Stinking Bishop cheese

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Stinking Bishop
A slice of Stinking Bishop cheese.jpg
Country of origin United Kingdom
Region Gloucestershire
Town Dymock
Source of milk Cow
Pasteurised Yes
Texture Smooth, creamy, semi-soft
Fat content 48%
Aging time c. 4 months
Certification -

Stinking Bishop is a washed-rind cheese produced since 1972 by Charles Martell and Son at Laurel Farm, Dymock, Gloucestershire, in the south west of England. It is made from the milk of Gloucester cattle, which originally consisted of only 68 Gloucester breed heifers. The breed has been revived to make production of the cheese possible, though it is often combined and pasteurised with the milk of Friesian cattle from a nearby county. The fat content is 48%.

A slice showing typical maturation at room temperature

The colour ranges from white/yellow to beige, with an orange to grey rind. It is moulded into wheels 2 kg (4.4 lb) in weight, 20 cm (8 inch) in diameter, and 4 cm (1.5 inch) deep. Only about 20 tonnes are produced each year.[1] The distinctive odour comes from the process with which the cheese is washed during its ripening; it is immersed in perry made from the local Stinking Bishop pear (from which the cheese gets its name) every four weeks while it matures. The process is said to have links with that used by local Cistercian monks who have long been associated with the production of washed rind cheeses.[2]

To increase the moisture content and to encourage bacterial activity, salt is not added until the cheese is removed from its mould.[3] Air bubbles form in the mould, giving the finished cheese an Emmental-like appearance when sliced.

In popular culture[edit]

The cheese was brought to international attention in the 2005 animated film Wallace & Gromit: The Curse of the Were-Rabbit, in which it was used to revive Wallace from the dead. Demand for the cheese subsequently rose by 500%,[4] forcing the cheesemaker to hire more people and increase production.[5]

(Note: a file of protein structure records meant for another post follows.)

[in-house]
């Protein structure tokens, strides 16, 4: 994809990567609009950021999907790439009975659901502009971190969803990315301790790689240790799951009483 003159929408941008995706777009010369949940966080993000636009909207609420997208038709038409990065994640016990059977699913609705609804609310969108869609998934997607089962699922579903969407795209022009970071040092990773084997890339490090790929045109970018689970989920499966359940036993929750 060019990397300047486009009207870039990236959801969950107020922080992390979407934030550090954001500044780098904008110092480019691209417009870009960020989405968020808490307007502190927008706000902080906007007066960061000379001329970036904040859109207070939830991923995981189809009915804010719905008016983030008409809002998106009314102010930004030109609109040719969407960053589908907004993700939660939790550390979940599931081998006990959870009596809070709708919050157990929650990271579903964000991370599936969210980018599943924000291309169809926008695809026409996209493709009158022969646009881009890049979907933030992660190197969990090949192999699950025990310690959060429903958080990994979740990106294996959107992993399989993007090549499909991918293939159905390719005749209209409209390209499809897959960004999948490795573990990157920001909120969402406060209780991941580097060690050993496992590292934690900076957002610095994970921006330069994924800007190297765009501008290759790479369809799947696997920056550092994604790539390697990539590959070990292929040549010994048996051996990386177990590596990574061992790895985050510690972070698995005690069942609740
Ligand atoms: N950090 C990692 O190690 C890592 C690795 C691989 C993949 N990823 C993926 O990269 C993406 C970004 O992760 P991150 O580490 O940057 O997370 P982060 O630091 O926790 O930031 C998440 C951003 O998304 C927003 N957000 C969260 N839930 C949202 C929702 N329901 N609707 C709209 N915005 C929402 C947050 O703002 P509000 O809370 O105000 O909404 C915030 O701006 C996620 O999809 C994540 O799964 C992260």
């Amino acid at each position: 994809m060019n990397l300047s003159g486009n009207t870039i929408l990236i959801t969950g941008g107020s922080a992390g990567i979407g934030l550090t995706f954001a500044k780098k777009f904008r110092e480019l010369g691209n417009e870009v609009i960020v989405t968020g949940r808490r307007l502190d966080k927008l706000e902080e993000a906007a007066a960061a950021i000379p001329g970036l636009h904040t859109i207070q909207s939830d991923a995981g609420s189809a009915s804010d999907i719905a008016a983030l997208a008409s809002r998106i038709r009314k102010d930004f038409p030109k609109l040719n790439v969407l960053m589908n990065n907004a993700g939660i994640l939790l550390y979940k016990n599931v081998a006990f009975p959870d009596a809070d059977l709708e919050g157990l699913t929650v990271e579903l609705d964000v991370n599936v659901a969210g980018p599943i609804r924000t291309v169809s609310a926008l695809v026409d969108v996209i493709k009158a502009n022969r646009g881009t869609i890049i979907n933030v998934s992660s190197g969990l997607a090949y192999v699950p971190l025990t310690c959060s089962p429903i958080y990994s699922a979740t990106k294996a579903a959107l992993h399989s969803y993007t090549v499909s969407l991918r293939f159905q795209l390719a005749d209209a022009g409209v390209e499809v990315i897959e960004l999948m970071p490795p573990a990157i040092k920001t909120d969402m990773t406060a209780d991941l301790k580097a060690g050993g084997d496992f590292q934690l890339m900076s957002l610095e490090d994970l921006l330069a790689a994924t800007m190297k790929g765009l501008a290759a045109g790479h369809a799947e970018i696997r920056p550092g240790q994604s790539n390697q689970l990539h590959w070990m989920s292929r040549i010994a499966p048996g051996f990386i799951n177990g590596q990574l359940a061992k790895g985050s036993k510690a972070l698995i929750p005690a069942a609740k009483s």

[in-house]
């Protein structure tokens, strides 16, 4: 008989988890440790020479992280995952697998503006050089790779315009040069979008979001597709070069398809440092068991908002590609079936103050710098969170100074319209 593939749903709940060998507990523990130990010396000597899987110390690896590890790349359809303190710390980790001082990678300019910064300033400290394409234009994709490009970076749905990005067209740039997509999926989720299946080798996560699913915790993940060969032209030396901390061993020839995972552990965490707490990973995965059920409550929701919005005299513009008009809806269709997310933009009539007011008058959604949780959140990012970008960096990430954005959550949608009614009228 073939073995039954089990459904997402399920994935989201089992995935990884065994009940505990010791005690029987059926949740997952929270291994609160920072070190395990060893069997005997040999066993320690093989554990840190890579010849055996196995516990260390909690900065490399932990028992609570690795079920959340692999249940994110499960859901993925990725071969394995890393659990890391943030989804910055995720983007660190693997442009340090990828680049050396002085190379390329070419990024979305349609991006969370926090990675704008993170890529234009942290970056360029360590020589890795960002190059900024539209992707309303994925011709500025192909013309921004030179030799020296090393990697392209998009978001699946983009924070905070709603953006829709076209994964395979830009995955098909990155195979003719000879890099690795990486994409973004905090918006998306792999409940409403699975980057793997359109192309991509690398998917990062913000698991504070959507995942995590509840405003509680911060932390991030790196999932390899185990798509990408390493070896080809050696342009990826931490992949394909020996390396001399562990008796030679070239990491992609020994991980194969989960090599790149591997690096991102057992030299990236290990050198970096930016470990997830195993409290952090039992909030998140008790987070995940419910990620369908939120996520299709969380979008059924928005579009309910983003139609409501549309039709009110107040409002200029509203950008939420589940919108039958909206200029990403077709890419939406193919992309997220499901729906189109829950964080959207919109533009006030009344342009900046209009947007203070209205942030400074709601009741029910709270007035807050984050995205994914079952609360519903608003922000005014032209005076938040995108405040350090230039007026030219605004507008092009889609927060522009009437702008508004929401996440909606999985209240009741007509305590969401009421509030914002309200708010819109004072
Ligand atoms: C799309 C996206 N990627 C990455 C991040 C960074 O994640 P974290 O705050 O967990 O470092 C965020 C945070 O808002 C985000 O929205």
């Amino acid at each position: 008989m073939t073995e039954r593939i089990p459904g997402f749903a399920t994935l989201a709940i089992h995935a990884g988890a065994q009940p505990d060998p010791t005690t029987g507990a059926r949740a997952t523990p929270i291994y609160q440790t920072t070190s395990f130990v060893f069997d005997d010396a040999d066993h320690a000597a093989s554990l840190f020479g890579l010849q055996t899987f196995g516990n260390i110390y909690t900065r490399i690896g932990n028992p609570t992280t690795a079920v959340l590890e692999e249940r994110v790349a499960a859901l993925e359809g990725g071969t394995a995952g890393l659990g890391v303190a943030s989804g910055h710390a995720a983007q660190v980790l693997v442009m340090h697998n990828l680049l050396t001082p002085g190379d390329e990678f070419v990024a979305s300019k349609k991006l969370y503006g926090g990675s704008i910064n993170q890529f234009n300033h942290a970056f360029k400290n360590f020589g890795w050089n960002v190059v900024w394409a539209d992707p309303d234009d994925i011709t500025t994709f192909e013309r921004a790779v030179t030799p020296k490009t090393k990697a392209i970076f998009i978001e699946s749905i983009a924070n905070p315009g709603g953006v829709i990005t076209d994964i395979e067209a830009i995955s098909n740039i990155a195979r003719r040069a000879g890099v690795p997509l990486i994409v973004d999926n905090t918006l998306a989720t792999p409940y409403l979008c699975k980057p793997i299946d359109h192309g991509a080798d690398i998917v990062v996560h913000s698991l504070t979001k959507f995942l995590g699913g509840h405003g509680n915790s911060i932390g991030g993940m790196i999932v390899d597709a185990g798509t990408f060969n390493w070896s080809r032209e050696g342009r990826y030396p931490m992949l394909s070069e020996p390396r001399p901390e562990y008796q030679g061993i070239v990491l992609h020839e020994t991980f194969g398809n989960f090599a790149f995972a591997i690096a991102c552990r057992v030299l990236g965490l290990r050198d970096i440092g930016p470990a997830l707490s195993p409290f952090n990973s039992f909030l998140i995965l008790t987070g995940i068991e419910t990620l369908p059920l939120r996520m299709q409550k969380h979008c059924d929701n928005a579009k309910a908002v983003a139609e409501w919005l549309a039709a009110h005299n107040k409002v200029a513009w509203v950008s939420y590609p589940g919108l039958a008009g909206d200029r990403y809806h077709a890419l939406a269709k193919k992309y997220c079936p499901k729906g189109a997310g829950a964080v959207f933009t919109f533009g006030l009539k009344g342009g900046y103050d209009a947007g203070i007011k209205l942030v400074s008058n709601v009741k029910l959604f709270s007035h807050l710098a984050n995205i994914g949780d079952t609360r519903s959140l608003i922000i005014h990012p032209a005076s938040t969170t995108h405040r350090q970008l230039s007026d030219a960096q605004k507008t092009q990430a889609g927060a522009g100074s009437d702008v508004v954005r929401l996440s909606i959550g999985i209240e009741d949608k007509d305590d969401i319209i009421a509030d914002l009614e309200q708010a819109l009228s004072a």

Chef Andrew Zimmern, host of the TV show Bizarre Foods (Travel Channel), tastes Stinking Bishop during a visit to Harrods in London.[6]

In the 2011 Channel 4 show King Of..., hosted by Claudia Winkleman, Stinking Bishop was named as the King of Cheese by Winkleman and her two guests; Chris Evans and Sarah Millican.

In the Monty Python Live (Mostly) version of the Cheese Shop sketch, Stinking Bishop is added to the list of cheeses after whose availability John Cleese's character enquires in vain.

See also[edit]


  1. ^ "A history of the Stinking Bishop". London: The Independent. September 14, 2005. Retrieved May 24, 2010. 
  2. ^ "BBC Gloucestershire report, 12 Sept 2005". BBC. September 12, 2005. Retrieved May 24, 2010. 
  3. ^ "Stinking Bishop". Teddington Cheese. Retrieved 25 December 2016. 
  4. ^ "Farmer's vow as film boosts demand". The Scotsman. 
  5. ^ "article about Stinking Bishop and Wallace and Gromit film". The Guardian. 
  6. ^ Bizarre Foods with Andrew Zimmern - Season 1, Episode 6: United Kingdom - Note: the show’s recap mentions other delicacies tasted by Zimmern, but not the cheese; the relevant part is where Zimmern visits the store and is guided by marketing manager Andre Dange.

External links[edit]